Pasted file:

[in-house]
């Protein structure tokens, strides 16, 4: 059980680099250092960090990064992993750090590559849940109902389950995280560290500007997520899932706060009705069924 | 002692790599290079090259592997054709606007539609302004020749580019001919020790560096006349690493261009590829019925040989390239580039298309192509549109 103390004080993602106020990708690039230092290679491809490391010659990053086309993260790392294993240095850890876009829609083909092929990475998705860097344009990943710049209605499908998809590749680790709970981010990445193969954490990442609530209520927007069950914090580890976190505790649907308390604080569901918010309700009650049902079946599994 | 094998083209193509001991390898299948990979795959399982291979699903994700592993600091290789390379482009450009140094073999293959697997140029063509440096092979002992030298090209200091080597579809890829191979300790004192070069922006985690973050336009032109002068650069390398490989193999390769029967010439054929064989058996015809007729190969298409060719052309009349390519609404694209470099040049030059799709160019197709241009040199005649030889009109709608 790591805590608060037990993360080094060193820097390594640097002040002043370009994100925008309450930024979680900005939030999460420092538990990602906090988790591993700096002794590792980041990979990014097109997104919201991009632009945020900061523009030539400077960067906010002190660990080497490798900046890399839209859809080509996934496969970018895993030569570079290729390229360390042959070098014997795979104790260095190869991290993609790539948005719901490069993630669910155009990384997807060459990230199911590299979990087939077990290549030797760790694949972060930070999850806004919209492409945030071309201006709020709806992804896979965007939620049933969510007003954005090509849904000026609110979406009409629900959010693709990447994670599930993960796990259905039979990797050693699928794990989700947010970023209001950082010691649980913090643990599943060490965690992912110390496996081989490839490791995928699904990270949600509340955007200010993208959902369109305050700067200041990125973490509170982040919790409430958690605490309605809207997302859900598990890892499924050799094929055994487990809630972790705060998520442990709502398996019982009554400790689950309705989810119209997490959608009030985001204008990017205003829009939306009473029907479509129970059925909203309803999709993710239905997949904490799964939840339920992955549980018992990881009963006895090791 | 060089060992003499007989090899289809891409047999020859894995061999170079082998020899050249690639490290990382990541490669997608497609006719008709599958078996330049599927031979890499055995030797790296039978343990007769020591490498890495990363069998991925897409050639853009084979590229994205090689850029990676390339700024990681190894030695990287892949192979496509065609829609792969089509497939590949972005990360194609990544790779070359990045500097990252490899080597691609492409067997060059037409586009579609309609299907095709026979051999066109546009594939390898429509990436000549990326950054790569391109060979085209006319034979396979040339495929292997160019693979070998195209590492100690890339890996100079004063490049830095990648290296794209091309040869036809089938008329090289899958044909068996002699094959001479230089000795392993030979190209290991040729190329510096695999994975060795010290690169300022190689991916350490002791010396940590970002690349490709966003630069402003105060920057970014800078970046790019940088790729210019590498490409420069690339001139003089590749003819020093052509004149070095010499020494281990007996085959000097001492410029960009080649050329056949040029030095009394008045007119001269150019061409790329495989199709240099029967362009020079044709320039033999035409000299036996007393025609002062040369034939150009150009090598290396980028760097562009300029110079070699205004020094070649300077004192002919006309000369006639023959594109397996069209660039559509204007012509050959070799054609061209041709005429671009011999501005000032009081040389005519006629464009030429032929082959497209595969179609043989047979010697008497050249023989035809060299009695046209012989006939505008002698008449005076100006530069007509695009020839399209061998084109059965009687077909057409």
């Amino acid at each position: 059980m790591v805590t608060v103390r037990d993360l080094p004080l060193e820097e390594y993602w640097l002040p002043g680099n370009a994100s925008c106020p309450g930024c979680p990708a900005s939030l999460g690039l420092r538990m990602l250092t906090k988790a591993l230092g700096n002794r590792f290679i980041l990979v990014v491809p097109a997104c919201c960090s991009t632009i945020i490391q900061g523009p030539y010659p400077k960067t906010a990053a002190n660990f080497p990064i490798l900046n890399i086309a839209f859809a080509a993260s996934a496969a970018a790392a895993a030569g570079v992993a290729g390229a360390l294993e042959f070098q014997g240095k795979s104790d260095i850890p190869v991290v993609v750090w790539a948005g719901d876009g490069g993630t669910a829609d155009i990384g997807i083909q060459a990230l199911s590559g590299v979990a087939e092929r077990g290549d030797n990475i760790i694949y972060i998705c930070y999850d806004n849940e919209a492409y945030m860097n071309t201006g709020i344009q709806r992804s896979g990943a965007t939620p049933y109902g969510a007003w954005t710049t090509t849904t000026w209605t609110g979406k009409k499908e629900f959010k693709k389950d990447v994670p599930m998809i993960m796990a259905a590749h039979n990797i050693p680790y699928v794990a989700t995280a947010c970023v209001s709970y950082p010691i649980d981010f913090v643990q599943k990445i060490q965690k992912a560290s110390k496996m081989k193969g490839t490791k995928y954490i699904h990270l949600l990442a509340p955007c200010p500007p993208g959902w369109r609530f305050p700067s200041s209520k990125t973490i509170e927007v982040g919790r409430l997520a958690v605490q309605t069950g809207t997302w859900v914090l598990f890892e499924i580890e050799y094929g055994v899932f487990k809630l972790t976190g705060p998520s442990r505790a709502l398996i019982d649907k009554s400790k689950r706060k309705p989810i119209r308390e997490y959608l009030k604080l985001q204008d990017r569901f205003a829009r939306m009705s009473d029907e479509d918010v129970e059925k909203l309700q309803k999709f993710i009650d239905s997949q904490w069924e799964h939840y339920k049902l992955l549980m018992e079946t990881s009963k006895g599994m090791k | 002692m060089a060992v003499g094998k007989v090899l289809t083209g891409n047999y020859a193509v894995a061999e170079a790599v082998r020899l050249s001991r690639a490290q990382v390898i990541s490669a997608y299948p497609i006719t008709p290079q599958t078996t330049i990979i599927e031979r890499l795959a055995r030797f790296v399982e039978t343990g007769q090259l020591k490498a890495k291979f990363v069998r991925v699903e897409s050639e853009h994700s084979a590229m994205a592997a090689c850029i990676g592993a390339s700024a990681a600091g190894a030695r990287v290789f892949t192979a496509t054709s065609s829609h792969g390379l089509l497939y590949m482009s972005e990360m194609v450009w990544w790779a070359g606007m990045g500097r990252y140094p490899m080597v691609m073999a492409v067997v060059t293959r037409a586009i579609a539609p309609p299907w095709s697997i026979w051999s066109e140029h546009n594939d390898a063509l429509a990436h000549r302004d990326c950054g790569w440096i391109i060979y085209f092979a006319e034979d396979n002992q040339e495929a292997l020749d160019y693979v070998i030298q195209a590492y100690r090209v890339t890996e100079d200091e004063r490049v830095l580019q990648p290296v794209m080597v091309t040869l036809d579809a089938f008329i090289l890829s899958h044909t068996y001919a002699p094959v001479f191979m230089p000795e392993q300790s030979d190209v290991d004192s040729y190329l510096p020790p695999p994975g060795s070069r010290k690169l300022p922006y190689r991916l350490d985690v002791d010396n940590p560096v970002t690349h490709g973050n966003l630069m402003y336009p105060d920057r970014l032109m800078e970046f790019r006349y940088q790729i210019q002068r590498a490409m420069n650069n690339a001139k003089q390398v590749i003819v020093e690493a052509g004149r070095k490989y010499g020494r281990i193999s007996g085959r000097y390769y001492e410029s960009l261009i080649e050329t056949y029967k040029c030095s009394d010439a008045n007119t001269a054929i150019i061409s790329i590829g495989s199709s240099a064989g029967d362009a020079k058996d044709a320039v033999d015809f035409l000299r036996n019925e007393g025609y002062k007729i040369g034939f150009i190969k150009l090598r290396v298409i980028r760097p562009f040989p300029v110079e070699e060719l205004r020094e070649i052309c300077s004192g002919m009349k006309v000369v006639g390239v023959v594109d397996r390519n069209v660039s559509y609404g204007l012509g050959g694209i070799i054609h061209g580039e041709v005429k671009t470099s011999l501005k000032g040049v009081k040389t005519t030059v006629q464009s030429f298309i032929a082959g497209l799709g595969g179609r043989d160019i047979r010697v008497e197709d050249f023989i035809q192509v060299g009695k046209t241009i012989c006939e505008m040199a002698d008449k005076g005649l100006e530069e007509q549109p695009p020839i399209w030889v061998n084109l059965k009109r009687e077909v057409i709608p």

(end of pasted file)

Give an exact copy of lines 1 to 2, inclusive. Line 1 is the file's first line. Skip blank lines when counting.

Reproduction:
[in-house]
């Protein structure tokens, strides 16, 4: 059980680099250092960090990064992993750090590559849940109902389950995280560290500007997520899932706060009705069924 | 002692790599290079090259592997054709606007539609302004020749580019001919020790560096006349690493261009590829019925040989390239580039298309192509549109 103390004080993602106020990708690039230092290679491809490391010659990053086309993260790392294993240095850890876009829609083909092929990475998705860097344009990943710049209605499908998809590749680790709970981010990445193969954490990442609530209520927007069950914090580890976190505790649907308390604080569901918010309700009650049902079946599994 | 094998083209193509001991390898299948990979795959399982291979699903994700592993600091290789390379482009450009140094073999293959697997140029063509440096092979002992030298090209200091080597579809890829191979300790004192070069922006985690973050336009032109002068650069390398490989193999390769029967010439054929064989058996015809007729190969298409060719052309009349390519609404694209470099040049030059799709160019197709241009040199005649030889009109709608 790591805590608060037990993360080094060193820097390594640097002040002043370009994100925008309450930024979680900005939030999460420092538990990602906090988790591993700096002794590792980041990979990014097109997104919201991009632009945020900061523009030539400077960067906010002190660990080497490798900046890399839209859809080509996934496969970018895993030569570079290729390229360390042959070098014997795979104790260095190869991290993609790539948005719901490069993630669910155009990384997807060459990230199911590299979990087939077990290549030797760790694949972060930070999850806004919209492409945030071309201006709020709806992804896979965007939620049933969510007003954005090509849904000026609110979406009409629900959010693709990447994670599930993960796990259905039979990797050693699928794990989700947010970023209001950082010691649980913090643990599943060490965690992912110390496996081989490839490791995928699904990270949600509340955007200010993208959902369109305050700067200041990125973490509170982040919790409430958690605490309605809207997302859900598990890892499924050799094929055994487990809630972790705060998520442990709502398996019982009554400790689950309705989810119209997490959608009030985001204008990017205003829009939306009473029907479509129970059925909203309803999709993710239905997949904490799964939840339920992955549980018992990881009963006895090791 | 060089060992003499007989090899289809891409047999020859894995061999170079082998020899050249690639490290990382990541490669997608497609006719008709599958078996330049599927031979890499055995030797790296039978343990007769020591490498890495990363069998991925897409050639853009084979590229994205090689850029990676390339700024990681190894030695990287892949192979496509065609829609792969089509497939590949972005990360194609990544790779070359990045500097990252490899080597691609492409067997060059037409586009579609309609299907095709026979051999066109546009594939390898429509990436000549990326950054790569391109060979085209006319034979396979040339495929292997160019693979070998195209590492100690890339890996100079004063490049830095990648290296794209091309040869036809089938008329090289899958044909068996002699094959001479230089000795392993030979190209290991040729190329510096695999994975060795010290690169300022190689991916350490002791010396940590970002690349490709966003630069402003105060920057970014800078970046790019940088790729210019590498490409420069690339001139003089590749003819020093052509004149070095010499020494281990007996085959000097001492410029960009080649050329056949040029030095009394008045007119001269150019061409790329495989199709240099029967362009020079044709320039033999035409000299036996007393025609002062040369034939150009150009090598290396980028760097562009300029110079070699205004020094070649300077004192002919006309000369006639023959594109397996069209660039559509204007012509050959070799054609061209041709005429671009011999501005000032009081040389005519006629464009030429032929082959497209595969179609043989047979010697008497050249023989035809060299009695046209012989006939505008002698008449005076100006530069007509695009020839399209061998084109059965009687077909057409």